In addition to being defined as parse keywords for that purpose, they are variables whose values hold the quoted datatypes that you'd get answers from TYPE OF for:

 >> lit-word! = type of first ['x]
 == #[true]

LIT-WORD? and LIT-PATH? are defined as well, along with TO-LIT-WORD and TO-LIT-PATH. Hopefully time and experience will give us ideas for how to do all these things better.

Generic type testing in action specs for quoted types isn't implemented. R3-Alpha only had 64 bits for datatypes, and there's an infinity of potential quotes you might be interested in. So there's just the one type for now--QUOTED!. You have to check what's in the quoted container after the call. (It's kind of how you can't ask to get "just a block of INTEGER!" today, only say BLOCK! and then check it.)

But for compatibility there is a trick. If you put 'word! or 'path! in your type spec (or LIT-WORD! or LIT-PATH! which evaluate to that), just those two can still be type checked by the system. For all other types, you have to just take a QUOTED! value, and examine yourself in the function body. This will be improved eventually, as type checking would have to grow up someday from the 64-bit limit...so quoting will be one of the things that factors into that design.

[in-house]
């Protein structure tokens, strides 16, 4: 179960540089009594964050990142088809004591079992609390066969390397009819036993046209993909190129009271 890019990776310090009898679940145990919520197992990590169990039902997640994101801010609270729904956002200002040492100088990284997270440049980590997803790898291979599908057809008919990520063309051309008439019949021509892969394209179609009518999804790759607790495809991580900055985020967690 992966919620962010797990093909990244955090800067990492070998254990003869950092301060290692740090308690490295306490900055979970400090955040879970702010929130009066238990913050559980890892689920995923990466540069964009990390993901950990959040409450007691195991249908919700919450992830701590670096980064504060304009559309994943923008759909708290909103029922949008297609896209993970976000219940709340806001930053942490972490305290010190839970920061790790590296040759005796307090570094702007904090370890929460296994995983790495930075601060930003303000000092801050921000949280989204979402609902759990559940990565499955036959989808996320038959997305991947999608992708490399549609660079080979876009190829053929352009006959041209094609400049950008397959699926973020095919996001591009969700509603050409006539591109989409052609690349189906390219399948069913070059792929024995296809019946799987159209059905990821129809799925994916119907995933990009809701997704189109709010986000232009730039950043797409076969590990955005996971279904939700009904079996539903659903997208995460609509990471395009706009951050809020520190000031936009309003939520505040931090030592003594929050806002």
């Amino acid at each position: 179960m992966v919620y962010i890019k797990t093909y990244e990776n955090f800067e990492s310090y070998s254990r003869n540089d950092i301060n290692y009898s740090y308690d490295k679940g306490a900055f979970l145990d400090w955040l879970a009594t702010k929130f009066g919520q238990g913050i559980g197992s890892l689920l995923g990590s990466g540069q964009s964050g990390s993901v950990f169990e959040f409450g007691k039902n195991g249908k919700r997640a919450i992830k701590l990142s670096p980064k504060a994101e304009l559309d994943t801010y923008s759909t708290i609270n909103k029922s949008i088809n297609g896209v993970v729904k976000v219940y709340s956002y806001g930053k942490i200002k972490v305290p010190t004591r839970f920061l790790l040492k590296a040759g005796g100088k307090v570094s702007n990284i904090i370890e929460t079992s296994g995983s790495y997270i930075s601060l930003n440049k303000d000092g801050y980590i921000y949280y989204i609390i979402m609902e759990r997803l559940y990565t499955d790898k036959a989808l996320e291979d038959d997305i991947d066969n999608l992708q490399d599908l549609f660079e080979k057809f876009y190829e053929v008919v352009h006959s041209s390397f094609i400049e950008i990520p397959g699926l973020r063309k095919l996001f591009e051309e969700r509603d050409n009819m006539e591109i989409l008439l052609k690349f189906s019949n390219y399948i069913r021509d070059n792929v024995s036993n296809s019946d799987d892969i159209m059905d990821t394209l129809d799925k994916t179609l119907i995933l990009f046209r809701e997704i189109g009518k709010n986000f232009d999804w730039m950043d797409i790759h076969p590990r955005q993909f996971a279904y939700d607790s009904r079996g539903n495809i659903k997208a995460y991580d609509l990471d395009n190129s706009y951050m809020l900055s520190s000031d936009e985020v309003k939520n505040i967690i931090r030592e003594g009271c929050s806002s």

Since you could do things like GET on a LIT-WORD!, or APPEND to a LIT-PATH!, I've tried to set up some mechanisms for the cases I thought of. I even threw in some new weirder ones, like letting you add directly to a quoted integer and get a quoted integer at the same level back:

 >> add lit '''''1 2
 == '''''3

I didn't see a good general rule for this. It seems FIND on a quoted BLOCK! should return a position in the quoted block that is still quoted. But SELECTing or PICKing a value out of the block should ignore the container's quoting. It just seems like it has to be done on a case-by-case basis, for the semantics that make sense for the operation.

Basic Mechanics

When you ask the value for its type, the base type will itself be quoted with the level of depth of the value:

>> type of first [''(1 + 2)]
== ''integer!

To get the number of quote levels, use QUOTES OF. To get rid of any quoting present on any value, use DEQUOTE.

>> quotes of first ['''{triply quoted string}]
== 3

>> dequote first ['''<some-tag>]
== <some-tag>

All that happens with multiply quoted types is that each time the evaluator sees it, it will peel off one quote level:

 >> ''(1 + 2)
 == '(1 + 2)

 >> '(1 + 2)
 == (1 + 2)

 >> (1 + 2)
 == 3

This means inert types which are singly quoted get evaluated and lose the distinction from the plain inert type. So if you have a function that takes an evaluated argument (e.g. foo: func [x] [...]) you can't provide special behavior for foo '[block] that is different from foo [block]. The only way a called function will see the bit is if it quotes the argument, or if it's inside a dialect block (like a PARSE rule).